COVID19-SLT-HND1 MICROBIOLOGY – MYCOLOGY
COURSE TITLE: MYCOLOGY
Different Types of Asexual Spores in Fungi
Asexual spores are produced by an individual fungus through mitosis and subsequent
cell division; there is no fusion of the nuclei of cells. Asexual reproduction (Also called
somatic or vegetative reproduction) does not involve the union of nuclei, se cells or sex
organs. It may be
Fission of somatic cells yielding two similar daughter cells
Budding of somatic cells or spores, each bud being a small outgrowth of present cell
developing into a new individual
Fragmentation or disjointing of the hyphal cells, each fragment becoming a new
Several forms of asexual spores are produced by fungi, Asexual spores, whose function is to disseminate the species are produced in large numbers. Examples of such spores include:
- Sporangiospores: These single-celled spores are formed within sacs called sporangia
(Singular, sporangium) at the end of special hyphae e.g. Rhizopus. Aphanospores are
non-motile sporangiospores, their motility is due to the presence of flagella).
- Conidiospore: This is a unicellular or multicellular spore that is not enclosed in a sac.
Conidiospores are produced in a chain at the end of a conidiophore. Small, single-celled
conidia are called microconidia while large, multicellular conidia are called
macroconidia. Conidia are formed at the tip or side of a hypha. e.g Penicillin.
- Oidia (Singular, Oidium) or Arthrospores. These single-celled spores are formed by
disjointing of hyphal cells or by fragmentation of a septate hypha into single, slightly
thickened cells. One species
that produces such spores is Coccidiodes immitis.
- Chlamydospores: These are thick-walled spores formed as segments within a hypha.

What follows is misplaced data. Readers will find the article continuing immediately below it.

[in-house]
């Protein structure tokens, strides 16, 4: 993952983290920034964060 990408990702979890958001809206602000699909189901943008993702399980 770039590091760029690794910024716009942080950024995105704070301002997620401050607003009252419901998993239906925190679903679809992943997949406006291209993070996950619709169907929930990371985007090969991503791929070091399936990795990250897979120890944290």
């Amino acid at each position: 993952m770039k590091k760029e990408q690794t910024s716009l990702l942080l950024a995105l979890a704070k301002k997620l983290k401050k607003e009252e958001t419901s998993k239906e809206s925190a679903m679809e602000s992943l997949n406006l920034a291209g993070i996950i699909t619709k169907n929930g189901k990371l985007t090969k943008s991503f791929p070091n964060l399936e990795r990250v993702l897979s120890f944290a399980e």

Chlamydospores are highly resistant to adverse conditions and are formed from cells of
the vegetative hyphae e.g. Candida albicans.
- Blastospores: These are spores formed by budding. These spores often come off the parent cell (e.g. yeast).
of asexual spores
Sporangiospores are formed within a sporangium (spore sacs)
Blastospores are formed from buds of the parent cell.
Fragmentation of hyphae results in the formation of arthrospores
Chlamydospores are thick-walled cells within the hyphae
Conidiospores are arranged
in chains at the end of a conidiophore
Fungi reproduce asexually by spores which include sporangiospores, conidiospores,
chlamydiospores and blastospores.
Asexual reproduction in fungi is usually with the aid of spores. Asexual reproduction in fungi does not involve the union of nuclei of sex cells or gametes or sex organs. The asexual spores are produced in very large numbers to enhance the dissemination of species in either of the
different kinds of asexual spores such as sporangiospores, conidiospores oidia,
chlamydospores, and blastospores.
List the different types of asexual spores in fungi
How is asexual reproduction accomplished by fungi?
Explain different types of reproduction in fungi
The role of the mycelium in reproduction of fungi
The different types of asexual spores
How asexual reproduction occurs in fungi